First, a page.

As markets still digest an enormous miss in Friday’s US jobs numbers, we look at what could impact majors in the week ahead. The calendar may be relatively light, but the US data is heavy-hitting and could be key for markets. US inflation and retail sales are in focus, whilst prelim Michigan Sentiment also needs to be watched. Aside from the data, there is also a clutch of Fed speakers slated. Their views on the US economic recovery could be key.
US CPI inflation is set to jump again. With bond yields struggling from the NFP miss, this could spell bad news for USD.
US Retail Sales are expected to continue to grow and consumer sentiment is also improving.
Fed speakers have been urging caution for tapering asset purchases, Friday’s payrolls will firm this view.
US inflation to jump further
April’s US consumer inflation (CPI) is announced at 1330BST on Wednesday. It is forecast to jump significantly:
Headline US CPI expected to rise to +3.6% (year on year)
Core US CPI expected to rise to +2.3%.
With the base effects of the huge decline in economic activity from the hit of pandemic lockdowns a year ago, this rise has been expected.
However, with a raft of sharp rises in commodity prices to factor in and trillions of dollars in fiscal stimulus, the inflationary forces are strong and could come in hot.
The issue is how this will impact bond yields and by extension, on the US dollar. Following the huge miss of expectations in the Non-farm Payrolls report on Friday Treasury yields may struggle to make any serious upside move.
However, if inflation shows any significant upside surprise then this could have an impact on “real” bond yields. Inflation (and expectations of inflation) is rising whilst bond yields remain anchored. This means that in “real” terms (i.e. after inflation is taken into account) bond yields are falling.
The chart shows that falling real yields is negative for USD.
The US consumer is spending
There are also two key consumer data points next week. US Retail Sales (Friday at 1330BST) are expected to show more strong monthly growth. After March’s enormous +9.8% growth (after $1400 of stimulus payments in the middle of the month), further growth of +1.0% is expected in April.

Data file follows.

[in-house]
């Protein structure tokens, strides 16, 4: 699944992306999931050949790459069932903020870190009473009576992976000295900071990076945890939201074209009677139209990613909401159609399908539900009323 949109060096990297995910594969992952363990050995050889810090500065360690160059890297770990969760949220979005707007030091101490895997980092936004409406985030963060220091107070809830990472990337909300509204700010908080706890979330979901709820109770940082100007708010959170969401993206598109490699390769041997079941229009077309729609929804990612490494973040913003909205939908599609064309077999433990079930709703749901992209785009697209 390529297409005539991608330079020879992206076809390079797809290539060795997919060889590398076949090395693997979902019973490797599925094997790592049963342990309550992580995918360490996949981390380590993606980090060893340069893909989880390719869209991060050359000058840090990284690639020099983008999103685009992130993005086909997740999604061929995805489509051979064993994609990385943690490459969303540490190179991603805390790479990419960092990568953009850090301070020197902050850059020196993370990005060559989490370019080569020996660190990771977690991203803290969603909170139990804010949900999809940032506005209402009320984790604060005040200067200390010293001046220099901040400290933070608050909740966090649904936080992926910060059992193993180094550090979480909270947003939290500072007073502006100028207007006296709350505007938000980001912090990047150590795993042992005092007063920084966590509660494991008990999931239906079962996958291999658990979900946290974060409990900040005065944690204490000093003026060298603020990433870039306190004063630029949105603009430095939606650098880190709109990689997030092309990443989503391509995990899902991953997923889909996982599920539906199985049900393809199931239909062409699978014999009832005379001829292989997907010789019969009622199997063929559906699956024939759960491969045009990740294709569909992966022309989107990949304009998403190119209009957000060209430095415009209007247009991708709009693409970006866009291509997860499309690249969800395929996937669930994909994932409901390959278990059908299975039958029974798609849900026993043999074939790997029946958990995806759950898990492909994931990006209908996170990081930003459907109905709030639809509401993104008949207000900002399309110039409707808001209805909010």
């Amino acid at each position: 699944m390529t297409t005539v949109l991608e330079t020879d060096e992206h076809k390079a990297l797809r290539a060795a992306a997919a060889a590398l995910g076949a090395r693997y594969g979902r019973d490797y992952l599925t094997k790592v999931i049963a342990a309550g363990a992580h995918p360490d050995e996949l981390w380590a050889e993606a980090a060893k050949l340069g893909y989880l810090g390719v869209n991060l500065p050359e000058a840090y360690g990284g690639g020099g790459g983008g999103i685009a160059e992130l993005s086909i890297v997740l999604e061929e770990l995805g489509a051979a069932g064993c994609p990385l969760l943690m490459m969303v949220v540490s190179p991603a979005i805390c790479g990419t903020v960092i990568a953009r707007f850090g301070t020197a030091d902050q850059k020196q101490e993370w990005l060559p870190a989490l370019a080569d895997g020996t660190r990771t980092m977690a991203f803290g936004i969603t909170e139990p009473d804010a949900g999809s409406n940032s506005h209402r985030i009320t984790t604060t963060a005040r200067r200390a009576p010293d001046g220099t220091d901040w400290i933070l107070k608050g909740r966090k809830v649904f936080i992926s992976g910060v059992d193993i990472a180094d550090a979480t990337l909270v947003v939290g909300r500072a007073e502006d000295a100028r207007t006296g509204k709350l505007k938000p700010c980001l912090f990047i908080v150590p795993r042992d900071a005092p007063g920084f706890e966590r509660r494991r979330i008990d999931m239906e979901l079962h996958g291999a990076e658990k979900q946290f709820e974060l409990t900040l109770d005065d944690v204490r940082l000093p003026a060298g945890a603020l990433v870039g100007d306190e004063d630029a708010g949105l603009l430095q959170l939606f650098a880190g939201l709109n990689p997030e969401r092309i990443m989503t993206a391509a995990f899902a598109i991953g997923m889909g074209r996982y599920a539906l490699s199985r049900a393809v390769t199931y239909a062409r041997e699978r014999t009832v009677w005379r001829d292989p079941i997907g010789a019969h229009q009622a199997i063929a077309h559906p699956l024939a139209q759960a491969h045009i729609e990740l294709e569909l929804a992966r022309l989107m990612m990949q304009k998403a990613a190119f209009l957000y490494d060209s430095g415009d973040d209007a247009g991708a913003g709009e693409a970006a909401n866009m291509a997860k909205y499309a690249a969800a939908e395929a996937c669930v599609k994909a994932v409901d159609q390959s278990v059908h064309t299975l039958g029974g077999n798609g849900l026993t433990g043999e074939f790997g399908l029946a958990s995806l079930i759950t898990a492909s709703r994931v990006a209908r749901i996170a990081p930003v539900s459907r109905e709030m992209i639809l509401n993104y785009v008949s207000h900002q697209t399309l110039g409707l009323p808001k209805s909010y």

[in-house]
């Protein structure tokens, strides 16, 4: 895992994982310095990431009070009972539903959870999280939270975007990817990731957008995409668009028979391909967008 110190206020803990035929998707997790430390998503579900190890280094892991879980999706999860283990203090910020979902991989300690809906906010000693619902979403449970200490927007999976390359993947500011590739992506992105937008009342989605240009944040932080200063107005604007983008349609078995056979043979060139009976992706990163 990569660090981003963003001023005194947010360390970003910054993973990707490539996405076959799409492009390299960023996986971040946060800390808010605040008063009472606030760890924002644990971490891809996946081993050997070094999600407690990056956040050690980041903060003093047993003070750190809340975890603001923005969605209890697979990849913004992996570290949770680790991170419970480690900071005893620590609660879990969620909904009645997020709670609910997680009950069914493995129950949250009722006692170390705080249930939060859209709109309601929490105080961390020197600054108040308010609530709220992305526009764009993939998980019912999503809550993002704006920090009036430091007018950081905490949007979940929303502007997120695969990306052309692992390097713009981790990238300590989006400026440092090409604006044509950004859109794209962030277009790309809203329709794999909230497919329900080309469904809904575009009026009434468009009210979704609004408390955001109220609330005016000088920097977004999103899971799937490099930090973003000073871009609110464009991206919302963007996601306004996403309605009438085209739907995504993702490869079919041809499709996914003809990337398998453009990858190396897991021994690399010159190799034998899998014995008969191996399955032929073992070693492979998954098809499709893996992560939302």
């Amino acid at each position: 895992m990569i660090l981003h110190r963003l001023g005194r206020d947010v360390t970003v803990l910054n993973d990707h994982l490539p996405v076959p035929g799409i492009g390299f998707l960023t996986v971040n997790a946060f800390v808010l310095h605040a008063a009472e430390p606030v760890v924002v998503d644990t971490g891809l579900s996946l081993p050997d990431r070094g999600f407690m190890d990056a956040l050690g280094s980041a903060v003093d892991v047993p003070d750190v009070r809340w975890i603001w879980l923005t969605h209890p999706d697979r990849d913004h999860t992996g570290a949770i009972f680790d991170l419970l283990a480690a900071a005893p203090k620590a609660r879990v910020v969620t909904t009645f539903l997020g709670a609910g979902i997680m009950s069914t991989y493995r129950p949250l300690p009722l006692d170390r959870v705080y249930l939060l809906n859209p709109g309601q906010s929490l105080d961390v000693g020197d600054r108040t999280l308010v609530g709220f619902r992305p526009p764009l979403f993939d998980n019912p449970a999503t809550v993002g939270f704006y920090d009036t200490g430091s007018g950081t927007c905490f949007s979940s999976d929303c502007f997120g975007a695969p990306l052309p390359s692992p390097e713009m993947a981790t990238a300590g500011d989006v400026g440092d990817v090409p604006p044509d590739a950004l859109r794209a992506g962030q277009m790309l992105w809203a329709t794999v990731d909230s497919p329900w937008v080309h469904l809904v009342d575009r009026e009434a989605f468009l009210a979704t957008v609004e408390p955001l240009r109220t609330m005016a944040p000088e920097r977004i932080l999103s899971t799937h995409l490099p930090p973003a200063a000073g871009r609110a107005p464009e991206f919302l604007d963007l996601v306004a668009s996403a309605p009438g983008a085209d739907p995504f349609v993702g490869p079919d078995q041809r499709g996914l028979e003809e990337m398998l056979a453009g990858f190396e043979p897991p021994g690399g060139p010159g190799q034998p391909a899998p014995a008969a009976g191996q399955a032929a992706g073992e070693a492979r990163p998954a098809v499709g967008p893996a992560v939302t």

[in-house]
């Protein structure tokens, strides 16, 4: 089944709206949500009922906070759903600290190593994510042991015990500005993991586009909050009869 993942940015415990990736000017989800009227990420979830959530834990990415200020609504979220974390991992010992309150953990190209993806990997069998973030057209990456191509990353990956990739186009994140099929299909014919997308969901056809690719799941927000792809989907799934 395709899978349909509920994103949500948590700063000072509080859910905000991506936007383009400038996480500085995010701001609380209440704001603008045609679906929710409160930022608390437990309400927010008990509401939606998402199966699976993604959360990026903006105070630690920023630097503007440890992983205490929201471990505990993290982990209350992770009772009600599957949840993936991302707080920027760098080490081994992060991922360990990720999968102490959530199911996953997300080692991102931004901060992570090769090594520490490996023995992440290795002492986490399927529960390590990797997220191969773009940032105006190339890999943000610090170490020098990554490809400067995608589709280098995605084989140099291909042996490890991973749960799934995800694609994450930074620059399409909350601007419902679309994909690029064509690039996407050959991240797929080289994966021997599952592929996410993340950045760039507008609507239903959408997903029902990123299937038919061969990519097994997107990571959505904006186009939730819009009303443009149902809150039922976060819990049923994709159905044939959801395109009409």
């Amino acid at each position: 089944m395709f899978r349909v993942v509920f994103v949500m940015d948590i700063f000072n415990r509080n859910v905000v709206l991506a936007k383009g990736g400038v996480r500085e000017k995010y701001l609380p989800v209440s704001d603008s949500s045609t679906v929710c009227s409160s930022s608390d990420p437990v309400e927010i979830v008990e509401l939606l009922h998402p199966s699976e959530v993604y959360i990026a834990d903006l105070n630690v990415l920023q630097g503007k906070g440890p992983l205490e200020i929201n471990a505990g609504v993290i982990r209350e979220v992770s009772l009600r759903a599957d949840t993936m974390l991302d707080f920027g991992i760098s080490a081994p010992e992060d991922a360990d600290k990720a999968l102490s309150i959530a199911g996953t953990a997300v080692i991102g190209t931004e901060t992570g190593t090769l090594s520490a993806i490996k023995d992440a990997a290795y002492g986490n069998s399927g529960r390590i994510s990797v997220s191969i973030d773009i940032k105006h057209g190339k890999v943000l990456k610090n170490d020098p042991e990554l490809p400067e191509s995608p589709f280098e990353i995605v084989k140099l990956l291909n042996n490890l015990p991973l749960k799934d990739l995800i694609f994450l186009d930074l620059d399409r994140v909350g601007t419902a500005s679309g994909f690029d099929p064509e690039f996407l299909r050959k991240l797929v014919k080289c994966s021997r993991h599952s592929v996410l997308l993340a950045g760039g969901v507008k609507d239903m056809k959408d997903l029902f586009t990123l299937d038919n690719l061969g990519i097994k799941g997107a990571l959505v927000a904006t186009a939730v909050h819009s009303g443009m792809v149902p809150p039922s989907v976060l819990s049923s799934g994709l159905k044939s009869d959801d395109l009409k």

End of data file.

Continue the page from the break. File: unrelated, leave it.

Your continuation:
Michigan Consumer Sentiment (prelim on Friday at 1500BST) for May is also expected to show continued recovery. With the economy increasingly opening up, the Consumer Confidence survey is rising sharply and Michigan Sentiment is likely to be following suit.
The key question for both these data points is how risk appetite responds. A massive miss to Friday’s payrolls hit USD hard but was positive for risk (pushes back the potential for Fed tapering asset purchases). Despite this, we believe that strong US consumer data should be seen as risk positive and USD negative.
Fed speakers need to be watched too
Another key factor to watch is how Federal Reserve members react to the jobs data. This could add to the cautious side of the “cautious optimism” that many Fed speakers are reflecting upon.
There are six Fed speakers on the calendar this week:
Charles Evans (mild dove, 2021 voter) on Monday
John Williams (mild dove, 2021 voter) on Tuesday
Lael Brainard (dove, 2021 voter) on Tuesday
Mary Daly (dove, 2021 voter) on Tuesday
Raphael Bostic (mild hawk, 2021 voter) on Tuesday
Richard Clarida (mild dove, 2021 voter) on Wednesday
Any of these speakers could move markets this week as they are all voters this year. However, of all of them, the standouts are Raphael Bostic, as he is the only real hawk speaking, and Clarida who holds similar views to chair Powell.